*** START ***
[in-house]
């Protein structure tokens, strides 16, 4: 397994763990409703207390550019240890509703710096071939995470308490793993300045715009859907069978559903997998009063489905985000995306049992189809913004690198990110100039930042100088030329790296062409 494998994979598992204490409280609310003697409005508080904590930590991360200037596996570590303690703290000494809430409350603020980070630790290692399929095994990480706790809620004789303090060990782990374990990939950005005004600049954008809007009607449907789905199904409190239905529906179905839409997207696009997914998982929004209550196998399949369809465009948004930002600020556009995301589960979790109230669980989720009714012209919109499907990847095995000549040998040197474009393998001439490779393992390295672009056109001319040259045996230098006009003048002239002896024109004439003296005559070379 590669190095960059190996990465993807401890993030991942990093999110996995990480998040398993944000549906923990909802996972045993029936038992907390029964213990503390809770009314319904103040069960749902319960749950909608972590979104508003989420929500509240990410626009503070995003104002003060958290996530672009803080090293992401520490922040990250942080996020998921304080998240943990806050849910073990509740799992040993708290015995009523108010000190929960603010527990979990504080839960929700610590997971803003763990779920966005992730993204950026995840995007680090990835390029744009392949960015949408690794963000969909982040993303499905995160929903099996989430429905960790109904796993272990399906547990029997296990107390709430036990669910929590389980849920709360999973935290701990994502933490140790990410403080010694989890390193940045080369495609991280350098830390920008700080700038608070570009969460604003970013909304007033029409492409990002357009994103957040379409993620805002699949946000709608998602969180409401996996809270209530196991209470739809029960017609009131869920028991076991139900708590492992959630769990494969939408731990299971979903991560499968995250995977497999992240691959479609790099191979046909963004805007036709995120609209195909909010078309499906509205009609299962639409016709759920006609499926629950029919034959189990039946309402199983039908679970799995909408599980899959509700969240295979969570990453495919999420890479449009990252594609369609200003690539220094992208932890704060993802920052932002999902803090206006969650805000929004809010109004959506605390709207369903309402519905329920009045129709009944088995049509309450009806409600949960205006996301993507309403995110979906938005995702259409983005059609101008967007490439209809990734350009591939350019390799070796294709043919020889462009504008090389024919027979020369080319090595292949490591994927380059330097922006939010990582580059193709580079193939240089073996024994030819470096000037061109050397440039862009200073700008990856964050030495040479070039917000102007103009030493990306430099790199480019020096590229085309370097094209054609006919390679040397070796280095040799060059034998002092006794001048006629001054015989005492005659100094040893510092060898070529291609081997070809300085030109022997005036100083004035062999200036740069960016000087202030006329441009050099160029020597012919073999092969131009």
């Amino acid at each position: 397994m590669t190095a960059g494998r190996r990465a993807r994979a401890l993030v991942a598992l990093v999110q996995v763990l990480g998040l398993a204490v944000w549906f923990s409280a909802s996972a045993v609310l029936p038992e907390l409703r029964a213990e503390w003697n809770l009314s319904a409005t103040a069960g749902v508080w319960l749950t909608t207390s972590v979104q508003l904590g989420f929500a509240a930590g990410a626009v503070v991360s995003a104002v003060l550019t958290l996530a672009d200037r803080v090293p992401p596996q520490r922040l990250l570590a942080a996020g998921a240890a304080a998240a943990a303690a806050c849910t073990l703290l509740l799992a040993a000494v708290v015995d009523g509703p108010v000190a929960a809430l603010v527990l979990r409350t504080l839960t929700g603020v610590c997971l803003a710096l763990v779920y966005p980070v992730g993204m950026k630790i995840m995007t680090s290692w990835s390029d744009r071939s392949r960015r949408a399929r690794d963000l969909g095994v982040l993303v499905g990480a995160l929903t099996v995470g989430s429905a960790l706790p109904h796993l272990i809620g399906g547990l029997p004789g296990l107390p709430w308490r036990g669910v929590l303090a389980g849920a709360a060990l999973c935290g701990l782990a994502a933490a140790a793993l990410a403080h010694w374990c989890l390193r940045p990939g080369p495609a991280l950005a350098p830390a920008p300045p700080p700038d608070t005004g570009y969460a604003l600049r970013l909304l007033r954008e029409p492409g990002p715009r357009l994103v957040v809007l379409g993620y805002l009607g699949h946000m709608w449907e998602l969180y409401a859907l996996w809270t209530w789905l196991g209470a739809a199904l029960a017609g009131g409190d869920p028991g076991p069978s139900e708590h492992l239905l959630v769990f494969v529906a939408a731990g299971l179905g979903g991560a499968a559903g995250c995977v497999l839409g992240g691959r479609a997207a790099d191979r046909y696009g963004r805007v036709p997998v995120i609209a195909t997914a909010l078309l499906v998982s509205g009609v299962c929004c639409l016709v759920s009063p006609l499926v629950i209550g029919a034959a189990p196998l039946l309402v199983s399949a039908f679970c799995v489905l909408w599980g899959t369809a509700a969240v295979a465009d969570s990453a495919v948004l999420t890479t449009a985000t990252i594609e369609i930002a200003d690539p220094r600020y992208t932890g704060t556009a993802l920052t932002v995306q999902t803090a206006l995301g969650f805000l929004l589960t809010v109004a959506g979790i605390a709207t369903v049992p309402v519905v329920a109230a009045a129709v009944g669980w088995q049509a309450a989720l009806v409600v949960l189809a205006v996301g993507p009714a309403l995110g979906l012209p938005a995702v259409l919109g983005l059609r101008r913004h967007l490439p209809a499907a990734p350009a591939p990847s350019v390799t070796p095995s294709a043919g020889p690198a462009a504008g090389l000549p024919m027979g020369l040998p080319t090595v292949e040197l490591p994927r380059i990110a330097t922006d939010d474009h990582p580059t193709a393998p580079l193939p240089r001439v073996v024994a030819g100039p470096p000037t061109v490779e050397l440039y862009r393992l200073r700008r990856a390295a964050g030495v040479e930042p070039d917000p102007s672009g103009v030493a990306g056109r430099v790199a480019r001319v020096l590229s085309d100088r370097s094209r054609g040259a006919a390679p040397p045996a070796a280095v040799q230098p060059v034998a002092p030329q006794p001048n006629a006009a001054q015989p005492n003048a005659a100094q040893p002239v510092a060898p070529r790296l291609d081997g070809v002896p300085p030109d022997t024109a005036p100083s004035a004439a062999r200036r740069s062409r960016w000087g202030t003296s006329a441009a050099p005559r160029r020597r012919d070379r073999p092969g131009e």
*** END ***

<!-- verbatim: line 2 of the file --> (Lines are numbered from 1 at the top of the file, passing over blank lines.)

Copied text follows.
């Protein structure tokens, strides 16, 4: 397994763990409703207390550019240890509703710096071939995470308490793993300045715009859907069978559903997998009063489905985000995306049992189809913004690198990110100039930042100088030329790296062409 494998994979598992204490409280609310003697409005508080904590930590991360200037596996570590303690703290000494809430409350603020980070630790290692399929095994990480706790809620004789303090060990782990374990990939950005005004600049954008809007009607449907789905199904409190239905529906179905839409997207696009997914998982929004209550196998399949369809465009948004930002600020556009995301589960979790109230669980989720009714012209919109499907990847095995000549040998040197474009393998001439490779393992390295672009056109001319040259045996230098006009003048002239002896024109004439003296005559070379 590669190095960059190996990465993807401890993030991942990093999110996995990480998040398993944000549906923990909802996972045993029936038992907390029964213990503390809770009314319904103040069960749902319960749950909608972590979104508003989420929500509240990410626009503070995003104002003060958290996530672009803080090293992401520490922040990250942080996020998921304080998240943990806050849910073990509740799992040993708290015995009523108010000190929960603010527990979990504080839960929700610590997971803003763990779920966005992730993204950026995840995007680090990835390029744009392949960015949408690794963000969909982040993303499905995160929903099996989430429905960790109904796993272990399906547990029997296990107390709430036990669910929590389980849920709360999973935290701990994502933490140790990410403080010694989890390193940045080369495609991280350098830390920008700080700038608070570009969460604003970013909304007033029409492409990002357009994103957040379409993620805002699949946000709608998602969180409401996996809270209530196991209470739809029960017609009131869920028991076991139900708590492992959630769990494969939408731990299971979903991560499968995250995977497999992240691959479609790099191979046909963004805007036709995120609209195909909010078309499906509205009609299962639409016709759920006609499926629950029919034959189990039946309402199983039908679970799995909408599980899959509700969240295979969570990453495919999420890479449009990252594609369609200003690539220094992208932890704060993802920052932002999902803090206006969650805000929004809010109004959506605390709207369903309402519905329920009045129709009944088995049509309450009806409600949960205006996301993507309403995110979906938005995702259409983005059609101008967007490439209809990734350009591939350019390799070796294709043919020889462009504008090389024919027979020369080319090595292949490591994927380059330097922006939010990582580059193709580079193939240089073996024994030819470096000037061109050397440039862009200073700008990856964050030495040479070039917000102007103009030493990306430099790199480019020096590229085309370097094209054609006919390679040397070796280095040799060059034998002092006794001048006629001054015989005492005659100094040893510092060898070529291609081997070809300085030109022997005036100083004035062999200036740069960016000087202030006329441009050099160029020597012919073999092969131009």